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Have you ever wondered what your net worth is? Net worth is not a figure that arises in day-to-day decision-making, but being aware of how much you are worth is essential to your long-term financial health. Here’s an overview of what goes into figuring out your net worth.
Net worth means the value of all your assets minus all your liabilities. You can find net worth calculators online that help you remember what to include in the calculation and then do the math for you, or you can sign up for a service like Personal Capital that will help you track all of your financial accounts.
Assets include all the valuable things you own. Some of these are obvious: cash, bank accounts, the full market value of your home, the current market value of your car, investments, retirement accounts (even if you can’t access them yet), and any valuable objects that could be sold. Additional asset possibilities include the value of business interests that you own, as well as the cash value of life insurance policies.
These include debts, such as a mortgage loan, student loans and credit card debts. Liabilities include your auto loan, but they don’t include routine bills that you generate simply by living, such as utilities or insurance.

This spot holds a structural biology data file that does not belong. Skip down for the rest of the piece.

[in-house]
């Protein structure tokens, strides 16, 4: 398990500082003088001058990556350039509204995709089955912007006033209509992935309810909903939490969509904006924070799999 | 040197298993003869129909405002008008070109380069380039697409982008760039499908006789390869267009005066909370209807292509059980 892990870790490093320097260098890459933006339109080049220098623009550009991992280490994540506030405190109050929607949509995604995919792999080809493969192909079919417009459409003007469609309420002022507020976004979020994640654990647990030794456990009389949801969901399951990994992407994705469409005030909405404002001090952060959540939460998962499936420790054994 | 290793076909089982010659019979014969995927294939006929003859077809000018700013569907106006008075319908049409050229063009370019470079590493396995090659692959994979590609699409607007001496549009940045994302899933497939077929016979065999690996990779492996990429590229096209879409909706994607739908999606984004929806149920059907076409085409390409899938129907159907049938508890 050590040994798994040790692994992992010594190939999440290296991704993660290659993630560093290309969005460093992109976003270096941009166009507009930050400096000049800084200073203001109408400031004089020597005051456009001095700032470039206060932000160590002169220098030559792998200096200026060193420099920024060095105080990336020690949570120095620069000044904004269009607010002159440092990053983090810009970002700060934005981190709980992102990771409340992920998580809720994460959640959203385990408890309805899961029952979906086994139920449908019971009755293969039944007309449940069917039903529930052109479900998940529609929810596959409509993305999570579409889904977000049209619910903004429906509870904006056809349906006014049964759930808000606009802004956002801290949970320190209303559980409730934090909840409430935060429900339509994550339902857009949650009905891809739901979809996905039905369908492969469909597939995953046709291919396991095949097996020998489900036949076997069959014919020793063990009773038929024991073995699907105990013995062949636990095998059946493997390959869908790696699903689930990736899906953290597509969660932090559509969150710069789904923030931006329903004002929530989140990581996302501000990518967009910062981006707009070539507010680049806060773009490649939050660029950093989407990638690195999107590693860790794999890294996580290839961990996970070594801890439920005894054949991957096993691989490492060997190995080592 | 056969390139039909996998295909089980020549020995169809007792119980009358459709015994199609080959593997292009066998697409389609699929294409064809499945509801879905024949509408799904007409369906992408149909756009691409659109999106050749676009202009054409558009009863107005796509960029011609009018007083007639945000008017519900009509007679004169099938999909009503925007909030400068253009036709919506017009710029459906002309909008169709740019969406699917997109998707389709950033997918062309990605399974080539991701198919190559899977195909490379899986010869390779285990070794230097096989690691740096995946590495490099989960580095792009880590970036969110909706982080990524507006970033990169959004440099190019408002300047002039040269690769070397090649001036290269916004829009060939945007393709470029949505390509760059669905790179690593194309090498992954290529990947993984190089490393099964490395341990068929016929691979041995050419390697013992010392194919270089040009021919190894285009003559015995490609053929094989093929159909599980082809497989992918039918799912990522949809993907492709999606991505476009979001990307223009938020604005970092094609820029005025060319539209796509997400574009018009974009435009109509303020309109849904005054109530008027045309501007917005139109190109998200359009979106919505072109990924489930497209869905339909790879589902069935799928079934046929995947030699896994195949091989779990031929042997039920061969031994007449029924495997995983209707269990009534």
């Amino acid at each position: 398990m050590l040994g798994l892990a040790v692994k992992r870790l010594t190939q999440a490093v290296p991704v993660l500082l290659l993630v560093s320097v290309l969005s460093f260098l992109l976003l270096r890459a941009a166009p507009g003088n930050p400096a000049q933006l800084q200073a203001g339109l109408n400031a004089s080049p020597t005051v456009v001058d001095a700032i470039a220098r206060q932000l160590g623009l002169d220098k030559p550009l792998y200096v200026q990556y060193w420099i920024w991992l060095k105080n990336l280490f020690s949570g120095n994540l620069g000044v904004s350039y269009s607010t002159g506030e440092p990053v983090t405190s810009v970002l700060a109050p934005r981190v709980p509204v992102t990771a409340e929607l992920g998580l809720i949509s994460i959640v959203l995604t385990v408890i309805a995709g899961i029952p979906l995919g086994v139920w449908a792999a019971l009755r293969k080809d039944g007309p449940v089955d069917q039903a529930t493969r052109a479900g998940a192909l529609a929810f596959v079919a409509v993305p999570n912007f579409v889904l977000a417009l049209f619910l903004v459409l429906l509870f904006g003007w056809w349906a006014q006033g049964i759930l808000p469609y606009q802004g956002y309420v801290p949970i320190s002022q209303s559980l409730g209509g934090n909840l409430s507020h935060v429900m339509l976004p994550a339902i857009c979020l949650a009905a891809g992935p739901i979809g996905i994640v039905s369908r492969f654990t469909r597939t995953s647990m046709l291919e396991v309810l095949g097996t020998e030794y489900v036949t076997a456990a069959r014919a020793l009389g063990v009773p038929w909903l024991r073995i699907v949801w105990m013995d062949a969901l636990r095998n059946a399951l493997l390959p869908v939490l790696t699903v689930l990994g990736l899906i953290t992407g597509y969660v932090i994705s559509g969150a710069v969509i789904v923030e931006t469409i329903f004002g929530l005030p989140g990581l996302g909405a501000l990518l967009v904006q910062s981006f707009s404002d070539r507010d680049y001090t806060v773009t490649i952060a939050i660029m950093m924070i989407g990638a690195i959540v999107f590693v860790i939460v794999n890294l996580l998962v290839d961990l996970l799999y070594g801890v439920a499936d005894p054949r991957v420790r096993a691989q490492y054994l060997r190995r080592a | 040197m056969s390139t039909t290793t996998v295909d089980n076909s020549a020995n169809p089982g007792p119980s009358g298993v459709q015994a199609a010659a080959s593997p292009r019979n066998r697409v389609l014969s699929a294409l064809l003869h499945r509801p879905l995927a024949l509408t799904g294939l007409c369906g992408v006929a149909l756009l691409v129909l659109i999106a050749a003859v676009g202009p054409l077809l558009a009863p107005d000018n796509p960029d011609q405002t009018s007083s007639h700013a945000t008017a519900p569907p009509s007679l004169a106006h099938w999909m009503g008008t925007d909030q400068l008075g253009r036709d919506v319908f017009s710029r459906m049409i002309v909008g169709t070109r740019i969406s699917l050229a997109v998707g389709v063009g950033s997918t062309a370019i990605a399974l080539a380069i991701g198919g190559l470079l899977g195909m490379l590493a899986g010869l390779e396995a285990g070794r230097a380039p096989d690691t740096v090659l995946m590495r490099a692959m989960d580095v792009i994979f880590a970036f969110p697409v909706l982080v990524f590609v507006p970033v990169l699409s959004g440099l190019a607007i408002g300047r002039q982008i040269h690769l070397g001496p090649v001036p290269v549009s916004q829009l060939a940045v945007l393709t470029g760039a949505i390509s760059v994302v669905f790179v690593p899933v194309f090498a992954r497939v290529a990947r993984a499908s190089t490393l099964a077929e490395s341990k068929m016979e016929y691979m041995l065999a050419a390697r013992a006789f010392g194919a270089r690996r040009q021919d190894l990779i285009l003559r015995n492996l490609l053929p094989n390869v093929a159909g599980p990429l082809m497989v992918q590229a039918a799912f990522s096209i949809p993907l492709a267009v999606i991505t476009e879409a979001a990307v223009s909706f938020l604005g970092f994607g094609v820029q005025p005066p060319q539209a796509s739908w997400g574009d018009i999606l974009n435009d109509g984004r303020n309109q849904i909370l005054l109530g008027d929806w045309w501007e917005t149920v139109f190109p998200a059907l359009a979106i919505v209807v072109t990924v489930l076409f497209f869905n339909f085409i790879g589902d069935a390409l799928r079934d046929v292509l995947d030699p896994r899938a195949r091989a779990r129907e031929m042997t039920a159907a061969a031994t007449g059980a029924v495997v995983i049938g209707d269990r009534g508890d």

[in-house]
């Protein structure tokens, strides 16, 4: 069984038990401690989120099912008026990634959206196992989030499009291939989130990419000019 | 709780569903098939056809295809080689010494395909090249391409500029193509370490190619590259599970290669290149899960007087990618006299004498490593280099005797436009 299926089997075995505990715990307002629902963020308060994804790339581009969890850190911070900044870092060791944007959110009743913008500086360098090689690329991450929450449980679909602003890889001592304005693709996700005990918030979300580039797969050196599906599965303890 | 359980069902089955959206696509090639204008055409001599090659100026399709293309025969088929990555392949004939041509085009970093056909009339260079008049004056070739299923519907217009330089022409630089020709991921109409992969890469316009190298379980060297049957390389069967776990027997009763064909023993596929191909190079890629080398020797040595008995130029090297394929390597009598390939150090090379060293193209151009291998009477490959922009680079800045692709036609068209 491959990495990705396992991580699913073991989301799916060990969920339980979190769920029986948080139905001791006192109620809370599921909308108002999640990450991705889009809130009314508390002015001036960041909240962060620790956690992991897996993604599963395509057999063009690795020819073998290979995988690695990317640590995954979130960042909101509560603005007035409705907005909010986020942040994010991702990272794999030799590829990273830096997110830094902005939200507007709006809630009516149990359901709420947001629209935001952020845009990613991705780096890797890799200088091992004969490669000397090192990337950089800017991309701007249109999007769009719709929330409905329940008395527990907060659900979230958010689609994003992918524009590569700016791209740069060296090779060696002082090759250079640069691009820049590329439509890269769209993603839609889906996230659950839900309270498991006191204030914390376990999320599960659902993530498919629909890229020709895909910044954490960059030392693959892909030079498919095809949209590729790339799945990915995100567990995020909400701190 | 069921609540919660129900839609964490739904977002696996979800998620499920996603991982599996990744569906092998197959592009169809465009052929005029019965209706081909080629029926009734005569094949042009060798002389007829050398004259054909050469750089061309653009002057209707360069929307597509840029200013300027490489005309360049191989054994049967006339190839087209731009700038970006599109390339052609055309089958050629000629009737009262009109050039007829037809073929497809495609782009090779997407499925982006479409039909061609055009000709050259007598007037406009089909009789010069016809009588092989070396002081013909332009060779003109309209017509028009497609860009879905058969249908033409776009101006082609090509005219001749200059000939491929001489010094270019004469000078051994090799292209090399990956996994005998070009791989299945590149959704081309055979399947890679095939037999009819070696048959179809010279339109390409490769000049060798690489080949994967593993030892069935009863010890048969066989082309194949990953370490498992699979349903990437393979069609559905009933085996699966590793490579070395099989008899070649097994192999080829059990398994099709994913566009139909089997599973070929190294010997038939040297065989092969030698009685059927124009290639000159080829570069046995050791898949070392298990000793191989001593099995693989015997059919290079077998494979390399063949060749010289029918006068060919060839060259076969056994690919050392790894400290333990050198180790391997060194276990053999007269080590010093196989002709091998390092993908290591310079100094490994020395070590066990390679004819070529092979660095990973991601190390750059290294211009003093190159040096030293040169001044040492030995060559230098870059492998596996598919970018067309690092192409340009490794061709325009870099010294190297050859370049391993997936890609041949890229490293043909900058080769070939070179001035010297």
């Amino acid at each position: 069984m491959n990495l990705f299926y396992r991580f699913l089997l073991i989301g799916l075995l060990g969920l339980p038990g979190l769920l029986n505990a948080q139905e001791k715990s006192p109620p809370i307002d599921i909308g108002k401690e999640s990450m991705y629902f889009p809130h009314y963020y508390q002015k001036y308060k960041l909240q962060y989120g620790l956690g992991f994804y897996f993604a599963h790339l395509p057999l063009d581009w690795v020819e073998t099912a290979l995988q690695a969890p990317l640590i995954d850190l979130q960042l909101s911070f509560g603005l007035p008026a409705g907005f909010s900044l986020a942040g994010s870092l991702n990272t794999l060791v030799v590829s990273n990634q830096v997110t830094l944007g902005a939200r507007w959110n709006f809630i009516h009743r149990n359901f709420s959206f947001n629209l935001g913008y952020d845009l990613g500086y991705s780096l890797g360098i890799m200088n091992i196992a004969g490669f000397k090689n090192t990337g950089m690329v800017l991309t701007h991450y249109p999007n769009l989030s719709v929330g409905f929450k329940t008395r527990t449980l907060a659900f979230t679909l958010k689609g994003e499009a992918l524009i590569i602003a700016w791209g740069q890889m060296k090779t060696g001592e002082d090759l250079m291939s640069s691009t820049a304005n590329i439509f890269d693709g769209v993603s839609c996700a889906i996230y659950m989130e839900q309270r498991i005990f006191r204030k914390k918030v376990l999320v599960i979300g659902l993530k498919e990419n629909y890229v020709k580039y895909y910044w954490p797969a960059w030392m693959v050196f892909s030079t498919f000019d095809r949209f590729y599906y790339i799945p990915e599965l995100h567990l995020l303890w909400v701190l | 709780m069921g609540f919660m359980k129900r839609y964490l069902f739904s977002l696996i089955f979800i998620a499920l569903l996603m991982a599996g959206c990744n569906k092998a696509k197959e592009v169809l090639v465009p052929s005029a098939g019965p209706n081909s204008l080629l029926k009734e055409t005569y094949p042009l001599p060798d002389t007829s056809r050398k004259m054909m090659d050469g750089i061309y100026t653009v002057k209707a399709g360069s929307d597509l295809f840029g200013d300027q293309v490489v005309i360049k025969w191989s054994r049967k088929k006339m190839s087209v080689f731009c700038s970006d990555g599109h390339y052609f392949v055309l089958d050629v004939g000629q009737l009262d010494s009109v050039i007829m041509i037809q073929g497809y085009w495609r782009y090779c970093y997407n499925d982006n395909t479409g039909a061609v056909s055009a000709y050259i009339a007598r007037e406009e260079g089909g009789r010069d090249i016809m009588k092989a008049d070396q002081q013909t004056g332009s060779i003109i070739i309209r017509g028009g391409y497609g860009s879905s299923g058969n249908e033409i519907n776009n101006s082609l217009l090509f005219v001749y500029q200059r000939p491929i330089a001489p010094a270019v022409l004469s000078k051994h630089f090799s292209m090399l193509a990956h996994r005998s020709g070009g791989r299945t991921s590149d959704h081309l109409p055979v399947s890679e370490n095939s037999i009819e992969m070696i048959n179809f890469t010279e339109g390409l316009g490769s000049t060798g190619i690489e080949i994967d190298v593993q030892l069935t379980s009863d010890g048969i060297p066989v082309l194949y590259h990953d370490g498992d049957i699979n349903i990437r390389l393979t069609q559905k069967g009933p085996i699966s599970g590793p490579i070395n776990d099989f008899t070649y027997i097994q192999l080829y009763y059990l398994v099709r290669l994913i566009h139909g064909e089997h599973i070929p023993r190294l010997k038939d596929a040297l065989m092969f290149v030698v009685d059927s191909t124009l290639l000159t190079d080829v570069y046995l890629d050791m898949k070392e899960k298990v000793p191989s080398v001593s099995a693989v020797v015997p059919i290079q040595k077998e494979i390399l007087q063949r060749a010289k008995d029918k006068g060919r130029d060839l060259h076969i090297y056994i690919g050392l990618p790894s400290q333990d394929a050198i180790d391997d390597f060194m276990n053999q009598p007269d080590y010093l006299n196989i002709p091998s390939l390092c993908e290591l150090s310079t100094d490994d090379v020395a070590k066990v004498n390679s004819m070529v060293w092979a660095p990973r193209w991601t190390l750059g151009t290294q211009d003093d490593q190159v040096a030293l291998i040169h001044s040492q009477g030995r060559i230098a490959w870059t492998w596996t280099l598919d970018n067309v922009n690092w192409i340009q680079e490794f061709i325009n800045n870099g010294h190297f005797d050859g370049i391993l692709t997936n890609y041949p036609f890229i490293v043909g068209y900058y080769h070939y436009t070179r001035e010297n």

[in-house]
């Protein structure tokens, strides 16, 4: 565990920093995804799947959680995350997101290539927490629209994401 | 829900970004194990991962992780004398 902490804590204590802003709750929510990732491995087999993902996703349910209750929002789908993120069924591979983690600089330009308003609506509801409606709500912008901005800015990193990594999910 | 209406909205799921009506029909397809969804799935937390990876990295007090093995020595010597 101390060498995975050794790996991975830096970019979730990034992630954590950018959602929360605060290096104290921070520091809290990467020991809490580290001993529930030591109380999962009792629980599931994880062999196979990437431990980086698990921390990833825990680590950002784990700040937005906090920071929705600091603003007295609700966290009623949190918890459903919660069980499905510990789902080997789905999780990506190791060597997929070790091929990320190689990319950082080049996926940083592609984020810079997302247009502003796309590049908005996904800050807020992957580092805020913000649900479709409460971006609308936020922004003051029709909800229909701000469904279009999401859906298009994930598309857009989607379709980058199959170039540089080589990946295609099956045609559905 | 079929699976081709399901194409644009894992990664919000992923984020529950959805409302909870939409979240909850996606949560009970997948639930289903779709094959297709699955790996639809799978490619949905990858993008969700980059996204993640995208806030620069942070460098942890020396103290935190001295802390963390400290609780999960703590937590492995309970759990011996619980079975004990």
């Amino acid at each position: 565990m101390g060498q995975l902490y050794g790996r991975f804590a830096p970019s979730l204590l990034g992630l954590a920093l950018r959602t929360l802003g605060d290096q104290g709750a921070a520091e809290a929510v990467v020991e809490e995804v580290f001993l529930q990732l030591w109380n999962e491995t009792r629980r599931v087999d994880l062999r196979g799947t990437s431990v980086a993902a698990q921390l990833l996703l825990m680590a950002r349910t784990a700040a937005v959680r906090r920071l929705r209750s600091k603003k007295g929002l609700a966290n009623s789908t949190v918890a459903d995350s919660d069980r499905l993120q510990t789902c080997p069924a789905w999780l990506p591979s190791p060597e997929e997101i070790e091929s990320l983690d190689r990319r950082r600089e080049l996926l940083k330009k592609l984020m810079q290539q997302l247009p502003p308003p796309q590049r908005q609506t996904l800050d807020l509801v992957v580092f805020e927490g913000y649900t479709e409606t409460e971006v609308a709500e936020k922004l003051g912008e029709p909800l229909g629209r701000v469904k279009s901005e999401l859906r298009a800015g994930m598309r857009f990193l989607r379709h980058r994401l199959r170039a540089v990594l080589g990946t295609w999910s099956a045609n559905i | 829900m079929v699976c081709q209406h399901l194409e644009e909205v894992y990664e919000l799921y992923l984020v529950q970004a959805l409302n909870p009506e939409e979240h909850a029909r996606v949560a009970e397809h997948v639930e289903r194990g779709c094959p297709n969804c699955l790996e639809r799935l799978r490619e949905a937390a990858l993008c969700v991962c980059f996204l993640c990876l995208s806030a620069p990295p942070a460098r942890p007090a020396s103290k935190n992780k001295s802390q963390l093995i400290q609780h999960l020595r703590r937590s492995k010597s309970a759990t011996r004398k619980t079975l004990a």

This may simply be evidence that you’re a young earner just starting out in life. Many times a lucrative professional life begins with a substantially negative net worth because people make big investments in their homes and educations early in their careers. However, if you’re well into your peak earning period and still showing a negative net worth, it’s probably time to revisit your spending habits and bring that number into the positive zone. Here are some good tips on how to reduce your debt.
Your salary isn’t calculated into your net worth, but a healthy salary is a big factor in making your net worth larger with every passing year. Earning power is one of the most important tools you have for improving your financial situation.
It’s a good idea to do the math and add up your net worth at least once or twice each year. If you see a steady increase in what you are worth, year over year, that’s a reliable indicator that you’re making good financial choices in your life.